Cruise Lines Have Adopted CDC Voluntary COVID-19 Guidelines

Cruising is coming back as millions of people anxiously await the opportunity to return to a form of travel that allows them to leisurely see the world. Thousands of passengers have already returned to a favorite travel pastime. This is due in part because cruise lines have adopted CDC voluntary COVID-19 guidelines to help ensure the safety of everyone onboard their ships.

Scene of the ocean and sky along the side of a cruise ship at sea

The U.S. Centers for Disease Control (CDC) issued new voluntary guidance for all foreign-flagged cruise ships operating in U.S. waters and issued a deadline for compliance. As of February 22, 2022, most cruise lines have adopted CDC voluntary COVID-19 guidelines.

To aid travel agents and passengers in their cruise planning, the CDC maintains a listing of operating cruise ships and their safety status. Cruise lines that develop their own safety procedures and opt out of those established by the CDC will be designated as Gray. That means the CDC has not reviewed or confirmed the ship’s health and safety protocols. Therefore, the organization does not have information about precautions and interventions, such as mask use, crew testing, or vaccination status for travelers for those ships.

Hand sanitization station

Several factors have led to a change in CDC guidelines. Cruise ships travel with crews who have a 100 percent vaccination rate. They are also tested multiple times during each week. All passengers eligible for vaccines must be fully vaccinated, including a booster shot, before they can board a ship. They must also take a COVID test within 48 hours of embarkation and present their vaccination card along with proof of a negative test during check-in. Additionally, passenger vaccination rates must be at least ninety-five percent or higher. Children under the age of five who are ineligible for vaccinations. Protocols initiated by the cruise lines also include enhanced screening of passengers during embarkation, ongoing ship sanitation, mask wearing onboard and on cruise sponsored excursions, physical distancing, and installation of enhanced ventilation filters. Anyone who tests positive for COVID-19 onboard and those who were within close contact of those people are immediately quarantined and monitored by medical professionals.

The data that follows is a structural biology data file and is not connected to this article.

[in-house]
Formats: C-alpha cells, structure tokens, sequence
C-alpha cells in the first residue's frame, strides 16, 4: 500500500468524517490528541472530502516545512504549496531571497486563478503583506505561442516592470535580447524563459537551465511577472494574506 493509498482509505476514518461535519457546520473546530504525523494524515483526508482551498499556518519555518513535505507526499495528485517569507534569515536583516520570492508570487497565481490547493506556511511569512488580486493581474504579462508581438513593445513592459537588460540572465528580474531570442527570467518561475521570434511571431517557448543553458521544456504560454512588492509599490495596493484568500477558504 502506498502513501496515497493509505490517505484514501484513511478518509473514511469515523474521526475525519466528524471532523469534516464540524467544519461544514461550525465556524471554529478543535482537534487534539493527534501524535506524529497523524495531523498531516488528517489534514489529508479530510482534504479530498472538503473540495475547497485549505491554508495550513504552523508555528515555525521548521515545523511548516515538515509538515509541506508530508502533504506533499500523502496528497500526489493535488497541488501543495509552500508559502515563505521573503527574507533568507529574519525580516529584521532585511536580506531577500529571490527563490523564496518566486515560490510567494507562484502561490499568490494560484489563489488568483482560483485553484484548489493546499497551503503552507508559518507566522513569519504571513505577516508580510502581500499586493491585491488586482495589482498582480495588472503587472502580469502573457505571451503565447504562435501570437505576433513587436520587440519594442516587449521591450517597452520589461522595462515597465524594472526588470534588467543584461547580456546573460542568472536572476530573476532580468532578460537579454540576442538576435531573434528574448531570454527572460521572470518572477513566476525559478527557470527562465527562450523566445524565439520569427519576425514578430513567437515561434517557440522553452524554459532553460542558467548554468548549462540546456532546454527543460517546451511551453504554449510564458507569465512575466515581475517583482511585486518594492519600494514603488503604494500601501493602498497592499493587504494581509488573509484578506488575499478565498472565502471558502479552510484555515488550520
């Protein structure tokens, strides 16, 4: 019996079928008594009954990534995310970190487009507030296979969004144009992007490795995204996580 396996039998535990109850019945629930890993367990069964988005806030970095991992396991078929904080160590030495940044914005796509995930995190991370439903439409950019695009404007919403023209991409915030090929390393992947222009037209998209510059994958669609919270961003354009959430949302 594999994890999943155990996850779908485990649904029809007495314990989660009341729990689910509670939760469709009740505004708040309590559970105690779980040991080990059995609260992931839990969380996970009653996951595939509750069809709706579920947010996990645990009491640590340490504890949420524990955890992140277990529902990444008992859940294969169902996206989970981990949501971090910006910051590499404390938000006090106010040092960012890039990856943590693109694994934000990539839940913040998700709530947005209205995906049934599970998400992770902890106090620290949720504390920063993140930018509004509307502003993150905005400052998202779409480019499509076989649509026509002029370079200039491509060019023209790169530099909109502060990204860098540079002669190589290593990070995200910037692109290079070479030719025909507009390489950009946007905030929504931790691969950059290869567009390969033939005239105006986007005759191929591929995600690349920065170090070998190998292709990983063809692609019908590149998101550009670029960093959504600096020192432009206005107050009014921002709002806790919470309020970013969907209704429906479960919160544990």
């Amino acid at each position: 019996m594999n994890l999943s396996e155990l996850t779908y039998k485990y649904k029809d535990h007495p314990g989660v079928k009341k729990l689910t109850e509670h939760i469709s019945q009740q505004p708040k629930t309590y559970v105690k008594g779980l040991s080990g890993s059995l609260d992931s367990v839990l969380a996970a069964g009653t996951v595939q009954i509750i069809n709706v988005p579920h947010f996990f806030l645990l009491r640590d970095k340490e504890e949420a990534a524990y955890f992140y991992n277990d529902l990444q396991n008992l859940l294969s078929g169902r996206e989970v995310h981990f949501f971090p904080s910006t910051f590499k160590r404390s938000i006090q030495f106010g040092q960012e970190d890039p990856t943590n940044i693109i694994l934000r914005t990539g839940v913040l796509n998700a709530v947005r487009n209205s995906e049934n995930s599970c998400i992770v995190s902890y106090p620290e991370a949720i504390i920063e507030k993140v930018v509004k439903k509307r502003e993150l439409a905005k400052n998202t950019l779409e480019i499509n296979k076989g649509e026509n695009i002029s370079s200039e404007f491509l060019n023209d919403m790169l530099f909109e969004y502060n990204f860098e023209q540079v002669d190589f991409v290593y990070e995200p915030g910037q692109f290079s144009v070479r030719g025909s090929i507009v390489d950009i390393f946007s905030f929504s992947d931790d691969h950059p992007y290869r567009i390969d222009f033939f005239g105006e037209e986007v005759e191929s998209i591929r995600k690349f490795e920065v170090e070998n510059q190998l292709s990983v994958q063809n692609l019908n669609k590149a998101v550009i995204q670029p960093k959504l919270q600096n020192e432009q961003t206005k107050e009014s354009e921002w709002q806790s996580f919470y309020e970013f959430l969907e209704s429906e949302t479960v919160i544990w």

Cruise ship docked at island

Now that more people have become vaccinated and received booster shots, COVID-19 seems to be declining. As a result, cruising is becoming popular once again as life starts to move back to normal. Cruise lines began reactivating ships in mid-2021 under strict guidelines from the CDC and are adding more ships and itineraries each month. Most companies are planning to be fully operational again by mid-2022 and are reporting record reservations for 2022. They are also seeing high demand for cruises sailing in 2023 and 2024.

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